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Friday, May 20, 2005


This week, I shall be mostly discussing philosophy

Last week, Liberal Democrat leader Charles Kennedy gave the distinct impression that he believed his party's biggest handicap during the general election was its own policy.

According to
today's Guardian, however, it would appear he has changed his mind.

The Liberal Democrats failed to establish a coherent philosophy during the election and must develop an overall narrative to make further progress, Charles Kennedy admitted yesterday.
And it turns out that party policy wasn't so bad after all.

"Whilst we had good and quite popular policies, like opposition to top-up fees and the war, there was perhaps a need for a more unified theme. We have got to find and fashion a narrative," the Liberal Democrat leader told the Guardian.
It gets better.

"Two things influence the fortunes of the party. One, credibility - do people think we can win? When they do, they vote for us. Two, demonstrating that you have got a sustained philosophical basis," he said.
If Kennedy is sincere - and if he doesn't change his mind again next week - this statement has profound implications. Until now, the Liberal Democrats have deliberately avoided serious discussion of their philosophy, for three reasons.

First, following the merger between the Liberals and SDP in 1988, the new party's leadership was anxious to avoid the deal coming unstuck. They feared that any fundamental debate might cause the merger to unravel. Debate was heavily managed or stifled completely, to preserve a veneer of unity.

Second, the belief in community politics degenerated into a tactical and mechanical view of campaigning. The party developed an anti-intellectual culture, in which a premium was placed on a puritanical work ethic, and debate and thought were stigmatised as dilettantism.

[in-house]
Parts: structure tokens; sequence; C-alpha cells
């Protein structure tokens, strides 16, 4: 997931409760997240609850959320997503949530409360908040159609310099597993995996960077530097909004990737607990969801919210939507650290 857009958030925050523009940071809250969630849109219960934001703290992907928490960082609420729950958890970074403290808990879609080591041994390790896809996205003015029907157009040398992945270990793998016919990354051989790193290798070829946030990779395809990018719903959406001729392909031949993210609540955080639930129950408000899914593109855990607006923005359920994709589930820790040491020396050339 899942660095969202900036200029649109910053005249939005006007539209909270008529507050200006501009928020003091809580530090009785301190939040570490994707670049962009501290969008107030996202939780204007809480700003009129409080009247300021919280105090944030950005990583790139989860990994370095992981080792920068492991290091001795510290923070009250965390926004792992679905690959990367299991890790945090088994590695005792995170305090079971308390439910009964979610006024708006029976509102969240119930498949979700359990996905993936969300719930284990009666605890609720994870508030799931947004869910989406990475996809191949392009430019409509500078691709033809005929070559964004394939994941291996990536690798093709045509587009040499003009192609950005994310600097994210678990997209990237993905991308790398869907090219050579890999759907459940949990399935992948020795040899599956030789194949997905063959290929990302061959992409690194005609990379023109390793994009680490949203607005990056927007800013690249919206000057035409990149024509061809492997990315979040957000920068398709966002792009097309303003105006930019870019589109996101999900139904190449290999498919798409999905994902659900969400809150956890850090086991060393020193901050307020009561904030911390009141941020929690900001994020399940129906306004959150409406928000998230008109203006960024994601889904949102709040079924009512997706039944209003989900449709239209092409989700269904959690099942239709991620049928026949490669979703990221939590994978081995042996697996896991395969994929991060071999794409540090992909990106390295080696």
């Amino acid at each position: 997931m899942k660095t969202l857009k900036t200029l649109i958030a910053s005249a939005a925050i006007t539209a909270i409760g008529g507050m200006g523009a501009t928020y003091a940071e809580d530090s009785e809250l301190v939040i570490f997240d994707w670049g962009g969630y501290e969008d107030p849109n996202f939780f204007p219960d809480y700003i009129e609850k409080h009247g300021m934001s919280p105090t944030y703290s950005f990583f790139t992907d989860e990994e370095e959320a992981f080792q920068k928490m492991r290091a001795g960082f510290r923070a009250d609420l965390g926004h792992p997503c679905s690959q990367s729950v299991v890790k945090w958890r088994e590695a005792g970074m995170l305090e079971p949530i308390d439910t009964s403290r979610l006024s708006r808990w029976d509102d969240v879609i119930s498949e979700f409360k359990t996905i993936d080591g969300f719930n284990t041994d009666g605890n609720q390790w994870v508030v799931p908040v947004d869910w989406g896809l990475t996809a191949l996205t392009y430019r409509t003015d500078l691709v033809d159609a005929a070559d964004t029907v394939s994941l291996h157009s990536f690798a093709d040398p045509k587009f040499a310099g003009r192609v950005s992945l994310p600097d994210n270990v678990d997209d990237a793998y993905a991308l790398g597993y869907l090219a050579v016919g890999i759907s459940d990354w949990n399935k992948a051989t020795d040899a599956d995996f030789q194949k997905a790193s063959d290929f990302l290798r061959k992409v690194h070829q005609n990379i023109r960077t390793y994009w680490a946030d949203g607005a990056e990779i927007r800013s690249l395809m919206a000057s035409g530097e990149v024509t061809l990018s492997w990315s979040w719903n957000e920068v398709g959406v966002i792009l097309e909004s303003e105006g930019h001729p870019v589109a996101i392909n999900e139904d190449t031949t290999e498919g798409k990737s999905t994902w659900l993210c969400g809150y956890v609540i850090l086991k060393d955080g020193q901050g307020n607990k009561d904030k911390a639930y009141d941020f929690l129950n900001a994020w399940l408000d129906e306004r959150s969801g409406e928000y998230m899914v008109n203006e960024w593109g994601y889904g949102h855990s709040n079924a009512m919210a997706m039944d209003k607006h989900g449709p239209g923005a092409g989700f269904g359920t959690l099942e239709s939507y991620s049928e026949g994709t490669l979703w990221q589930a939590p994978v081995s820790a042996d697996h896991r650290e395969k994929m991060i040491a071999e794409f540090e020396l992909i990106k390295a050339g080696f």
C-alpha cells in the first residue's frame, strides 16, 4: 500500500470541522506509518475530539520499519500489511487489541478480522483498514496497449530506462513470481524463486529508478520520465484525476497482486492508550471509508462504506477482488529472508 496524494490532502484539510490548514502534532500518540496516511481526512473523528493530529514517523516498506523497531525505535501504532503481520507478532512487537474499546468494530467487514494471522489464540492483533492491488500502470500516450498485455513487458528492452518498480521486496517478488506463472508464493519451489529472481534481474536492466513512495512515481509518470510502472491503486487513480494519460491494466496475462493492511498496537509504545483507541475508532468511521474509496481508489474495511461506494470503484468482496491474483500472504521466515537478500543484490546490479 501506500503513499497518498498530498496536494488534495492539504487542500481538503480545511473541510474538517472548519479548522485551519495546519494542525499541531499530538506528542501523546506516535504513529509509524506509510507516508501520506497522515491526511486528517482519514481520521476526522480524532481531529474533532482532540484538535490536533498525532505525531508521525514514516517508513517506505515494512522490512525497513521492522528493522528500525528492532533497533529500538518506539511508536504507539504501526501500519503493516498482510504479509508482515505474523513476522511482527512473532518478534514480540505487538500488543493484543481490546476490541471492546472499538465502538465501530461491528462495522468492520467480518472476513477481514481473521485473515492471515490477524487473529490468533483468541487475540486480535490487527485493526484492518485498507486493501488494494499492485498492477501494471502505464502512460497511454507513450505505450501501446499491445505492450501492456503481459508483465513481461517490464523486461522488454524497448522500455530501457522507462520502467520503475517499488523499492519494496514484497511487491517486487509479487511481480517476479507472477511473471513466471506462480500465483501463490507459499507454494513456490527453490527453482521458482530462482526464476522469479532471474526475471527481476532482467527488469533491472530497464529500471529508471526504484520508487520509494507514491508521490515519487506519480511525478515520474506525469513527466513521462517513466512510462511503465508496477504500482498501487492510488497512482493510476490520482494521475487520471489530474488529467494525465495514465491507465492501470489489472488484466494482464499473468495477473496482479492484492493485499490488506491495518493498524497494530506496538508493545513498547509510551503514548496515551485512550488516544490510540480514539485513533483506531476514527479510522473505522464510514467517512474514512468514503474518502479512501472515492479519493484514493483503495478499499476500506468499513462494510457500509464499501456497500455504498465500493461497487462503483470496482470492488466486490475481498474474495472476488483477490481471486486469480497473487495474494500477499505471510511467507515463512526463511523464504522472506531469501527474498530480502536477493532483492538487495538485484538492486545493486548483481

Third, from 1974 until the collapse of the Blair-Ashdown 'project', a succession of Liberal and Liberal Democrat leaders (particularly David Steel) saw deals, pacts and coalitions as ends in themselves. They saw values and policies as embarrassing obstacles. Only recently has this obsession with relations with other parties come to an end.

The restoration of the Liberal Democrats' self-confidence and ability to think for themselves is long overdue. I hate to say "I told you so" but some of us were arguing for greater philosophical clarity years ago - see my articles in Liberator 272 (January 2001),
Liberator 277 (October 2001), Liberator 295 (May 2004) and Liberator 296 (June 2004).

A leader in the Observer last year (13 June 2004) expressed the party's duty precisely:

We need the three principal parties to be clear what they stand for and to fight for coherent positions with integrity. Being all things to all men disaffects core support and benefits the fringe.
Establishing this coherence and clarity is necessary but difficult. It is no use trying to stitch up this debate at the centre. It would be relatively easy for a small parliamentary clique to win some sort of quick fix but this would be a pyrrhic victory. Kennedy has to carry the party with him - and that means involving the membership in the debate, not by-passing them.

The second difficulty is resolving the unfinished business of the merger. There are now four competing strands of thought in the Liberal Democrats: left libertarians (or 'social liberals'); unreconstructed social democrats; laissez-faire 'economic liberals'; and a hard right with a thing about being 'tough'.

The third difficulty is climbing down off the fence. The pervading air of timidity in the party is based on a fear of upsetting anyone. If the party is to start making bold philosophical statements, this will inevitably offend some groups of people. It ought to be obvious that, the more you attract some groups, the more you will repel others, yet this is a nettle many Liberals are reluctant to grasp.

The fourth difficulty is persuading the party to raise its sights above the pavement and start painting on a bigger canvas. In any party with pretensions to government, localism is simply not good enough.

If there is to be a real philosophical debate within the party, I hope it does not get bogged down in a sterile argument about the relative merits of the public and private sectors. The real philosophical divide for Liberals is between liberty and oppression, between libertarian and authoritarian values, between enlightenment and bigotry.

Liberals lost out in the USA because they didn't recognise the rising importance of moral values until it was too late. Liberals in Britain cannot afford to make the same mistake.

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